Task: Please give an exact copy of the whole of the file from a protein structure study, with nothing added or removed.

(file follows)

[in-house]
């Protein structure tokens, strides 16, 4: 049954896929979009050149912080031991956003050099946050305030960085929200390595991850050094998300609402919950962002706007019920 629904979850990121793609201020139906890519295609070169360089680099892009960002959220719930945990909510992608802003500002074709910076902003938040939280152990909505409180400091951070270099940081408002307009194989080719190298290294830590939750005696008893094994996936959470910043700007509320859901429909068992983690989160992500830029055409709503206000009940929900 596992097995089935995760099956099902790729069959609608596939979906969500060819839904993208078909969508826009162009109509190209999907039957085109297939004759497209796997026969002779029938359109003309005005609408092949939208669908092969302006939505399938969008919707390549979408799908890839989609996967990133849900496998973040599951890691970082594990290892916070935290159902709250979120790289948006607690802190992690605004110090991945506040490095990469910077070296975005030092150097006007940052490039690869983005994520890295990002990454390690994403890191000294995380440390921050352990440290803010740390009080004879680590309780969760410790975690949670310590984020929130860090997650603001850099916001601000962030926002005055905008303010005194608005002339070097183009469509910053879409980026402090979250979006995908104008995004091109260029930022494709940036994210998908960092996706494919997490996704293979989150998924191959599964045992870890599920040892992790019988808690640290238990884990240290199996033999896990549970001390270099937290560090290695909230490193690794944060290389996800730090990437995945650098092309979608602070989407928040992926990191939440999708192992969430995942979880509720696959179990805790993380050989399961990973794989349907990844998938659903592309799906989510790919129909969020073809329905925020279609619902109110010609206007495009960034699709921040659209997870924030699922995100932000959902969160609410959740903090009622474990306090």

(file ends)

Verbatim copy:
[in-house]
């Protein structure tokens, strides 16, 4: 049954896929979009050149912080031991956003050099946050305030960085929200390595991850050094998300609402919950962002706007019920 629904979850990121793609201020139906890519295609070169360089680099892009960002959220719930945990909510992608802003500002074709910076902003938040939280152990909505409180400091951070270099940081408002307009194989080719190298290294830590939750005696008893094994996936959470910043700007509320859901429909068992983690989160992500830029055409709503206000009940929900 596992097995089935995760099956099902790729069959609608596939979906969500060819839904993208078909969508826009162009109509190209999907039957085109297939004759497209796997026969002779029938359109003309005005609408092949939208669908092969302006939505399938969008919707390549979408799908890839989609996967990133849900496998973040599951890691970082594990290892916070935290159902709250979120790289948006607690802190992690605004110090991945506040490095990469910077070296975005030092150097006007940052490039690869983005994520890295990002990454390690994403890191000294995380440390921050352990440290803010740390009080004879680590309780969760410790975690949670310590984020929130860090997650603001850099916001601000962030926002005055905008303010005194608005002339070097183009469509910053879409980026402090979250979006995908104008995004091109260029930022494709940036994210998908960092996706494919997490996704293979989150998924191959599964045992870890599920040892992790019988808690640290238990884990240290199996033999896990549970001390270099937290560090290695909230490193690794944060290389996800730090990437995945650098092309979608602070989407928040992926990191939440999708192992969430995942979880509720696959179990805790993380050989399961990973794989349907990844998938659903592309799906989510790919129909969020073809329905925020279609619902109110010609206007495009960034699709921040659209997870924030699922995100932000959902969160609410959740903090009622474990306090």